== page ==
After watching some how-to videos on drawing, I came back to the original model recharged, drawing her several more times, altering hair and even the shape of her eyes, which was one of the things that I liked most about model 1 in the first place, but still I couldn’t get her right. I thought that if I just kept changing things, eventually she would look like the girl I saw in my head, and I wasn’t willing to give up… that is, until I was about half way through this drawing–the last drawing of model 1 ever made.
It is far better than the other drawing, as you can see, however even before I started her ridiculous hair (which I drew several ways before quitting, though the evidence didn’t come out in the picture), I had already figured out it wasn’t really that I couldn’t draw Ash, or even that some small thing about the model needed to be altered and if I could just find whatever it was and fix it, she would be the perfect Ash. The trouble was that the girl I was drawing repeatedly and requiring still more brief art lessons/therapy sessions with my fourteen year old for, was just not Ash, not at all, and I was too stubborn to recognize it. I don’t know who model 1 was, but she wasn’t who I thought she was.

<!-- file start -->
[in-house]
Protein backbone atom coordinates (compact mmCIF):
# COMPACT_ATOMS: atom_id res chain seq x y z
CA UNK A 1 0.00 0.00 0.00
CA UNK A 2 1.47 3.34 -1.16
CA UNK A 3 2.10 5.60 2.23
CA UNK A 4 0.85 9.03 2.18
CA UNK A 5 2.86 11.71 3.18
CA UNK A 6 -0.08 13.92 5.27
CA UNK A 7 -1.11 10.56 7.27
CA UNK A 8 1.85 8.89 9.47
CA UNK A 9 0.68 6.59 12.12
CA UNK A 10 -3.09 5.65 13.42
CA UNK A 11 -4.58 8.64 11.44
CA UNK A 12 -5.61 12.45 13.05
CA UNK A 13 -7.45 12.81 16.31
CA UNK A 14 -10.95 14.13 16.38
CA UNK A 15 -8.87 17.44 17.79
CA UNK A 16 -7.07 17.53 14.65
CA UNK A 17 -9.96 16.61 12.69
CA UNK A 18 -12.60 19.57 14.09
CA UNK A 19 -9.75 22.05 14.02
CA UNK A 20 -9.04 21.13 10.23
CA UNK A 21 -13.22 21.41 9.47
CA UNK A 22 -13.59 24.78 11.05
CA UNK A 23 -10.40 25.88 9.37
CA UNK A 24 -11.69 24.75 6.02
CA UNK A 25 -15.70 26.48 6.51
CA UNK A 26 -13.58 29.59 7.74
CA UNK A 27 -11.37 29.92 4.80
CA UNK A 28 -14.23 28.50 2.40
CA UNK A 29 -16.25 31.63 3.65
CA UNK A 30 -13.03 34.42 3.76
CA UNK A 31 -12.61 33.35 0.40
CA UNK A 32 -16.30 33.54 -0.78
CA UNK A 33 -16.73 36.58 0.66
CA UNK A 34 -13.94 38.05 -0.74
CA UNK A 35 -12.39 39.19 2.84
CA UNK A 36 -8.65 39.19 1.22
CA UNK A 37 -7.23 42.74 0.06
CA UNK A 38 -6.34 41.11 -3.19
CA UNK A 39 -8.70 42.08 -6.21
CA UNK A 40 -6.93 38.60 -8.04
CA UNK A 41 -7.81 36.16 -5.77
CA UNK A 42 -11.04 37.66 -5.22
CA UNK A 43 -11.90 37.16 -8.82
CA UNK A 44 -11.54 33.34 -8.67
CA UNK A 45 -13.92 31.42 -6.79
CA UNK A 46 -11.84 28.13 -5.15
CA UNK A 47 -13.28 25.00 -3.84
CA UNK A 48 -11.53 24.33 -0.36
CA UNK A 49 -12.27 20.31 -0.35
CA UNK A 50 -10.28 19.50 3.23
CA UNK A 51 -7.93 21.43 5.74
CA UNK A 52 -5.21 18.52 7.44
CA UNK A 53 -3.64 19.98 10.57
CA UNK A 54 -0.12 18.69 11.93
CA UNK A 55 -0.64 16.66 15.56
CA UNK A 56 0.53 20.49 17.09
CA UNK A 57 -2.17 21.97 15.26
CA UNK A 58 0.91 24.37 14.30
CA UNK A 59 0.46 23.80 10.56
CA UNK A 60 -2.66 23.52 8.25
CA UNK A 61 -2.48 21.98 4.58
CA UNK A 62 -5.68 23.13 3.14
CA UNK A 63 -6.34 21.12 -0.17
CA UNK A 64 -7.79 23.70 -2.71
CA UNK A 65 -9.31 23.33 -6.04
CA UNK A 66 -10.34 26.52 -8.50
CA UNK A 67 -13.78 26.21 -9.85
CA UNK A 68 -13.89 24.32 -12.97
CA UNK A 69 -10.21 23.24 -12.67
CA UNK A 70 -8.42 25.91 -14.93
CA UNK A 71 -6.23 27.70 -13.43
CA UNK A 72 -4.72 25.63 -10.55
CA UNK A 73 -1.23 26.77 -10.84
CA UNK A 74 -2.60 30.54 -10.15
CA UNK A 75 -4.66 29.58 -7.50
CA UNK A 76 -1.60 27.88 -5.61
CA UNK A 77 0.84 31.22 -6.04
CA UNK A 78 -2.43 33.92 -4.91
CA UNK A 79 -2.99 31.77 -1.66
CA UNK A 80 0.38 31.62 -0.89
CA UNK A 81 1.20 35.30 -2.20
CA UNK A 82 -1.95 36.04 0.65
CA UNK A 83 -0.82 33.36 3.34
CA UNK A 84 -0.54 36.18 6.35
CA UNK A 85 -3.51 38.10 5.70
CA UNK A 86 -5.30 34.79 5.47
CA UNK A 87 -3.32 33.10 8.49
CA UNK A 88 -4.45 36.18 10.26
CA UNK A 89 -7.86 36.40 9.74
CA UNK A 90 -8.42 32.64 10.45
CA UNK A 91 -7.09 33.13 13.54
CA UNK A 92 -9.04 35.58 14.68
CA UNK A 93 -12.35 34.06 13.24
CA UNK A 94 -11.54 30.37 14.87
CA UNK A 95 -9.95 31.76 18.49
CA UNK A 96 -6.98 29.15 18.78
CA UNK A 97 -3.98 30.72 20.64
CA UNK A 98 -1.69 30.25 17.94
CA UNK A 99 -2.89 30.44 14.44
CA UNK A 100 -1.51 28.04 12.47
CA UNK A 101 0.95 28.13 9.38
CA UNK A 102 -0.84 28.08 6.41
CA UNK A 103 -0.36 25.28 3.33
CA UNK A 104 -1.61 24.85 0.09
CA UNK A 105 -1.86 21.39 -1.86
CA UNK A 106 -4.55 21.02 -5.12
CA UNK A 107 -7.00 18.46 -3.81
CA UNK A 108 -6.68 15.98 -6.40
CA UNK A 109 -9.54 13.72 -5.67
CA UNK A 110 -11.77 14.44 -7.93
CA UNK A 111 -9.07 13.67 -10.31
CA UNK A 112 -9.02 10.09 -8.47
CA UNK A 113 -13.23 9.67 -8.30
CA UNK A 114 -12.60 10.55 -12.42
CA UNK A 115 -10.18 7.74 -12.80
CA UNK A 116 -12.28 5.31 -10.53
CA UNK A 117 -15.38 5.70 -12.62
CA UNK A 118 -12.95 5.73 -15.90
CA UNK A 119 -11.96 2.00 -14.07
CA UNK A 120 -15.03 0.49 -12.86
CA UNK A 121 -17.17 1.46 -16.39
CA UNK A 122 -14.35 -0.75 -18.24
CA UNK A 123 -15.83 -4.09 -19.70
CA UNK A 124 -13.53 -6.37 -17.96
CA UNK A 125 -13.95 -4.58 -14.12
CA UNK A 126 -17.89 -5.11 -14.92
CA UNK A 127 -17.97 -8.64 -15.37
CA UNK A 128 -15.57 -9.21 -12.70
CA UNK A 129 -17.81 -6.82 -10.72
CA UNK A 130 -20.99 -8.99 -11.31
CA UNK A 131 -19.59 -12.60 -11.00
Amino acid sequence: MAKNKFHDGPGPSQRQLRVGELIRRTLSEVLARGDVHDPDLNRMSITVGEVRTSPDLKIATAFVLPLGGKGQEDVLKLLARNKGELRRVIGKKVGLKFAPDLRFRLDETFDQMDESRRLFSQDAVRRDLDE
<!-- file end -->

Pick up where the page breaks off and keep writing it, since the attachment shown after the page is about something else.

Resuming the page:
This weeks-long endeavor at redrawing the same girl fifty different ways is how my hidden character inspiration board on Pinterest became full of dozens of potential Ash Wannabes, all of them beautiful, but most of them not at all Ash-like. Here are the other girls I drew in my search for the real Ash:
None of them were good enough, which is why it probably wouldn’t have done me any good to start with a different model, because I was just bound to go through this process, but at least I made some serious strides in my ability to draw a person the right way in one attempt, which is exactly how many times it took me to draw the fifth model, who turned out to be the one.
I’m not certain why I had such a difficult time finding her to begin with, in fact, when I started drawing model 5, I thought she would likely end up in the Not-Ash pile as well. But now that she is finished, with her coy eyes and her lips that hint of a thousand secrets and her wild hair that gives away just enough of who she really is at heart to satisfy that she does not take herself too seriously, I’ve decided that maybe the reason this has been such a difficult journey has something to do with the nature of Ash’s character as a shapeshifter.
Needless to say, if you are going to start drawing people, whether for your work or as a hobby, I highly recommend you steer clear of all changelings, because they have a nasty habit of changing on you when you least expect it. Beyond that, remember that just because a person might be a changeling doesn’t mean they want to be changed by you. I suppose you could say that I have learned not to keep sketching the same person, hoping somehow she would magically turn into someone she was not for my sake.